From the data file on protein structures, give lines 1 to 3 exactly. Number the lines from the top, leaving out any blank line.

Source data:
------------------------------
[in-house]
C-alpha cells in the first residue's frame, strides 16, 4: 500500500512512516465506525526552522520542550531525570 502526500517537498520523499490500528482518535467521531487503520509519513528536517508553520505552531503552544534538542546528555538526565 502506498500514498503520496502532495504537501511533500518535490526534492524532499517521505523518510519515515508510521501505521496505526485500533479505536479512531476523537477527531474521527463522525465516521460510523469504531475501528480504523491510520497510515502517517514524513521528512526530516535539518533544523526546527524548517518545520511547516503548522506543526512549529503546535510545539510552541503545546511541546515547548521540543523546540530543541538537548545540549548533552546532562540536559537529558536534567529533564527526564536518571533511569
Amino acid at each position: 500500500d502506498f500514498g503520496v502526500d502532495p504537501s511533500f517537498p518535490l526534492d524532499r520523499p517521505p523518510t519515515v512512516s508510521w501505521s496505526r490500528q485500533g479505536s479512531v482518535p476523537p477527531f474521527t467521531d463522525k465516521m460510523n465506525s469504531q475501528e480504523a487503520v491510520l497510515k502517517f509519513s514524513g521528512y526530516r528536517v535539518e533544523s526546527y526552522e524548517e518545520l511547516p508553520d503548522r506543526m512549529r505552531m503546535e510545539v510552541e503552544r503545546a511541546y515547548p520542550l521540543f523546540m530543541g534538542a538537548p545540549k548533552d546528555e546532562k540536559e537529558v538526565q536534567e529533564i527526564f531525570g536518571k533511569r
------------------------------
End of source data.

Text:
[in-house]
C-alpha cells in the first residue's frame, strides 16, 4: 500500500512512516465506525526552522520542550531525570 502526500517537498520523499490500528482518535467521531487503520509519513528536517508553520505552531503552544534538542546528555538526565 502506498500514498503520496502532495504537501511533500518535490526534492524532499517521505523518510519515515508510521501505521496505526485500533479505536479512531476523537477527531474521527463522525465516521460510523469504531475501528480504523491510520497510515502517517514524513521528512526530516535539518533544523526546527524548517518545520511547516503548522506543526512549529503546535510545539510552541503545546511541546515547548521540543523546540530543541538537548545540549548533552546532562540536559537529558536534567529533564527526564536518571533511569
Amino acid at each position: 500500500d502506498f500514498g503520496v502526500d502532495p504537501s511533500f517537498p518535490l526534492d524532499r520523499p517521505p523518510t519515515v512512516s508510521w501505521s496505526r490500528q485500533g479505536s479512531v482518535p476523537p477527531f474521527t467521531d463522525k465516521m460510523n465506525s469504531q475501528e480504523a487503520v491510520l497510515k502517517f509519513s514524513g521528512y526530516r528536517v535539518e533544523s526546527y526552522e524548517e518545520l511547516p508553520d503548522r506543526m512549529r505552531m503546535e510545539v510552541e503552544r503545546a511541546y515547548p520542550l521540543f523546540m530543541g534538542a538537548p545540549k548533552d546528555e546532562k540536559e537529558v538526565q536534567e529533564i527526564f531525570g536518571k533511569r